The DOJ filed a civil complaint on June 30, 2015 for the forfeiture of $34 million from Griffiths Energy International Inc., a Canadian oil company. In the complaint, the DoJ claims that Griffiths Energy bribed Mr. Mahamoud Bechir, Chad’s former ambassador to the United States and Canada and Mr. Youssouf Takane the deputy chief of mission to influence the award of oil development rights.
From 2004 to 2012, Mr. Bechir served as Chad’s ambassador to the U.S. and Canada. From 2007 until this year, Mr. Takane was the deputy chief of mission. In the civil complaint, the DoJ states that in 2009, Bechir and Takane agreed to use their official positions to influence the award of oil development rights in Chad to Griffiths Energy International Inc., a Canadian oil company, in exchange for shares in the company. In late 2009, Griffiths Energy issued four million shares to the wives of Bechir and Takane in addition to another associate.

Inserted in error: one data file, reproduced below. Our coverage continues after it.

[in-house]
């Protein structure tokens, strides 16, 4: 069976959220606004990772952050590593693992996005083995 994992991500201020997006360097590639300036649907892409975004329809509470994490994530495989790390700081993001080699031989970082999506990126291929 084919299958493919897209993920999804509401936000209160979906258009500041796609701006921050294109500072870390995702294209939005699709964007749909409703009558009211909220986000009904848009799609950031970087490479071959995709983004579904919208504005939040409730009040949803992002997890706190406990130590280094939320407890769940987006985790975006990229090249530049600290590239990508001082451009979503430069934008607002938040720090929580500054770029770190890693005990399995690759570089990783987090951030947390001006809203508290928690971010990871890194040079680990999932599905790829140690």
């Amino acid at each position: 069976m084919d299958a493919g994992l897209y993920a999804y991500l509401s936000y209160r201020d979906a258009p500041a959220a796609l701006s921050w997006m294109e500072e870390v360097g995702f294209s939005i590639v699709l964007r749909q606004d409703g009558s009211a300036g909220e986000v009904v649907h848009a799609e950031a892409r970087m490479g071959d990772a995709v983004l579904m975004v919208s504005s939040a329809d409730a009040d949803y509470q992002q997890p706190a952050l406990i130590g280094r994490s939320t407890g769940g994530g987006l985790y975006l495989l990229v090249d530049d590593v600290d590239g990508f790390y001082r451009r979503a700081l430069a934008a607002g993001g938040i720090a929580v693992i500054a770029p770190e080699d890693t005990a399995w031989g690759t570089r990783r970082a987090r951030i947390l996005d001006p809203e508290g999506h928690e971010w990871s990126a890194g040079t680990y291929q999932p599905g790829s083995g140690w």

Griffiths Energy also agreed to pay Bechir’s wife a $2 million “consulting fee” to influence the award of oil development rights in Chad. After Griffiths won the development rights in February 2011, it allegedly transferred $2 million to an account held by a shell company created by Bechir’s wife. “This bribe payment was commingled and laundered through U.S. bank accounts and real property, and eventually was transferred to Bechir’s bank account in South Africa, where he is now serving as Chad’s Ambassador,” the DOJ said.
In 2013, Griffiths Energy plead guilty in a Canadian court to bribing Bechir. The company was charged under Canada’s Corruption of Foreign Public Officials Act. Griffiths cooperated with Canadian authorities.
This moral of this story is that bribery doesn’t pay. If the money touches the U.S. in any way, shape, or form, the U.S. will come after the offenders – even if they are a foreign entity.